It’s ironic that I’ve been assigned to write a story about the subject of collaboration. I’m an impatient person by nature, given to restlessness (and, alas sometimes, bad manners) when placed amid a large working group. I’ve dreaded group projects as far back as Mr. Zook’s sixth-grade science class. One person inevitably ended up doing all the work, or two people jockeyed over the role of leader, while everyone else sat back and doodled on their papers. I didn’t have to be the boss, but I sure as heck wanted someone to be the boss; otherwise, chaos reigned.
Decades later, I still have to fight my unease about group work, especially in journalism — a field where we’re taught to be Lone Rangers out saving the community’s day with our stunning compilation of sources, scoops and insights on the world. Witness Russell Crowe in “State of Play”: He drives around in his notebook-strewn car, following leads. His boss has no idea what he’s doing, and the young Web-savvy cub reporter they’ve assigned to help him can’t report her way out of a press conference. Photographer? What photographer? Where’s the midnight phone call from the copy desk, asking him why the spelling on the print version of the story doesn’t match the one in the online soundslide? Where’s the designer hounding him for those infographic stats?
These days, if you want to survive in journalism’s changing landscape, it’s not simply nice to make nice hands and share your toys. You have to. You also have to share your sources, your interview notes and your ideas — especially your ideas. And you really have to trust and respect one another. And talk things out — a lot. Bye-bye cowboy culture. Control freaks, share your load and spread the love!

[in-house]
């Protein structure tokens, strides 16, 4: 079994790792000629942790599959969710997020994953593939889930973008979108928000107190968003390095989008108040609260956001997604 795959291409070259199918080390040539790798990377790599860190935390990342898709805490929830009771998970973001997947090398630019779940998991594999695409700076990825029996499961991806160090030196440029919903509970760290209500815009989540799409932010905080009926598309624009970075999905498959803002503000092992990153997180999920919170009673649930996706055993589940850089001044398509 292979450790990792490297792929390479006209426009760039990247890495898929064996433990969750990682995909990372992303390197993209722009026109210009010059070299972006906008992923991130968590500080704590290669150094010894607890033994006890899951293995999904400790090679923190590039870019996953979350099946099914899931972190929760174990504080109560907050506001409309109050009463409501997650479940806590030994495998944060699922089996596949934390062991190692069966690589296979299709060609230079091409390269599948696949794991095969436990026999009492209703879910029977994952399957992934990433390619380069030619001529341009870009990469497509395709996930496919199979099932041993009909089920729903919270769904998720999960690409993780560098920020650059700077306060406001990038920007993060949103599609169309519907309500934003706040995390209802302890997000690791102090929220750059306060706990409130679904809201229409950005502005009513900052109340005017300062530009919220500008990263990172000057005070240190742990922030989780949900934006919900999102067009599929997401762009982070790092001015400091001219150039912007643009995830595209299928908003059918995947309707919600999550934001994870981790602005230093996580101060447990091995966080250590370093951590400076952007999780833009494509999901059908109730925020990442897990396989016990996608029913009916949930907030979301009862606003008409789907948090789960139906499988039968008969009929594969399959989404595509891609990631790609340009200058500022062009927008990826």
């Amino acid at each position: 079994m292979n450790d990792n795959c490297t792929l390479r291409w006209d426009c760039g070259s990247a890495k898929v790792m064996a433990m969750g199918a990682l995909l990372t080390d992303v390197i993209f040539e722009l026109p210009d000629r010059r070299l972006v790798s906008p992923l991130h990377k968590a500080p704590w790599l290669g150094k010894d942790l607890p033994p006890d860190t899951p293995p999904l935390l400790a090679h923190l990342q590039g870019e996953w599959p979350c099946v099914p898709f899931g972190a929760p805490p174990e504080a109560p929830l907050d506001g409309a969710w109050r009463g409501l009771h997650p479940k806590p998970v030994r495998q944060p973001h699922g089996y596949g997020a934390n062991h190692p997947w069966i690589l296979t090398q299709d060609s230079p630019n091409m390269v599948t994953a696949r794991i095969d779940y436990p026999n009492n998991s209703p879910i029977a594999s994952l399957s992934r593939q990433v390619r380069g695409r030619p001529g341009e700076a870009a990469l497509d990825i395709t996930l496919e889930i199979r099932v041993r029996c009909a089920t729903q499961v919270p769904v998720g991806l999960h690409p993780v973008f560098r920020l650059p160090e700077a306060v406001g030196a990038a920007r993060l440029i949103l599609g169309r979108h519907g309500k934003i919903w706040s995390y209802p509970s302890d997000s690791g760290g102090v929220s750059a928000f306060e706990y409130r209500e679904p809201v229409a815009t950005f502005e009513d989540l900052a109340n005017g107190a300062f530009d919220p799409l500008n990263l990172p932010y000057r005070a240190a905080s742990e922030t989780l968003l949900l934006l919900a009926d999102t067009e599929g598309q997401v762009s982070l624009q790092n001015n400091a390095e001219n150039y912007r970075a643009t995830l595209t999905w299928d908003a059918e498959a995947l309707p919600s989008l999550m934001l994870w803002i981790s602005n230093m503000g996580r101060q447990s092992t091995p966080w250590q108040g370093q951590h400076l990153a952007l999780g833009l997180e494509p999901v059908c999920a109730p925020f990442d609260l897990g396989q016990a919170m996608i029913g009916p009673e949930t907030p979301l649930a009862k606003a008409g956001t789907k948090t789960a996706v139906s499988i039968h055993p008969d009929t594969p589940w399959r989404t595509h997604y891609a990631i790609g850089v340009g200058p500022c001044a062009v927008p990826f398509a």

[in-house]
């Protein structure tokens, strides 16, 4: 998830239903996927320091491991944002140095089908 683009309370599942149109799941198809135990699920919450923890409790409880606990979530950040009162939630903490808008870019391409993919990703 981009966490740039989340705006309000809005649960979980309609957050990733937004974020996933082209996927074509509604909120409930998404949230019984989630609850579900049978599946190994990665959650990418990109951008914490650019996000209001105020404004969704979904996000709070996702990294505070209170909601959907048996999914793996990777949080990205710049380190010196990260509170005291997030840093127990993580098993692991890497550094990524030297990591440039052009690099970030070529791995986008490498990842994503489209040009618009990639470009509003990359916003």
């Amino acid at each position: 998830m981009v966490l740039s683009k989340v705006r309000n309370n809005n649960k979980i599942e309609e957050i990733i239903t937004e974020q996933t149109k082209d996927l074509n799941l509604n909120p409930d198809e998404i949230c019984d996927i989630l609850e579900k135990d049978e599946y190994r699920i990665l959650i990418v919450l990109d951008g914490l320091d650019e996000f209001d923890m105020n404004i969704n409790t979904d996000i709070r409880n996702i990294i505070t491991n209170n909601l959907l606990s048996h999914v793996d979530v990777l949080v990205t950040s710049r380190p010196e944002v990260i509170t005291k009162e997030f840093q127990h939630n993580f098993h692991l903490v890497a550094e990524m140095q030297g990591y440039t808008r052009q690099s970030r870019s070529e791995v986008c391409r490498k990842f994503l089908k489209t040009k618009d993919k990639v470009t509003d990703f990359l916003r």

I’ve worked on three fairly exhaustive multimedia projects in recent years, each of them larger and more complicated than the last. I’ve worked with coworkers to create podcasts, I’ve learned to write and narrate soundslides, I’ve gathered data for interactive graphics and written text for video. Twenty years ago, it was mainly just me, a photographer and an editor working a story; for my last project, our team included more than a dozen people, many of them working on seven other, unrelated things. (Here’s a recent essay about this collaboration.)
I came to collaboration begrudgingly at first, that old sixth-grade, do-it-myself mentality seeping through. But I finally understood how much better the end product was when I relaxed a little and trusted the process — and my incredibly able colleagues — and let my ego go. I tried to, anyway. It’s like staying home with young children: It sounds ideal and idyllic, but in reality, it’s a whole lot harder to pull off.
In the coming weeks, I’ll be looking for experts to interview on the subject of workplace collaboration and group dynamics. But I’m hoping some of my smart pals out in cyberland, and not just the journos, can help me by sharing some stories of their own. (Thanks to Kurt Navratil, a Virginia software consultant, for agreeing to be my first guinea pig…)
Can you tell me about a time when collaboration enhanced a project you were doing and when it didn’t? And why? Can you describe a time when you worked through a conflict with a co-collaborator? (My husband’s co-producer on the documentary telling him, for instance, that he’d “urinated” on her script — an exchange they laugh about now, with “urinating” becoming their code for “editing.”)
Post here or e-mail me at firstname.lastname@example.org to continue the conversation. Thanks so much.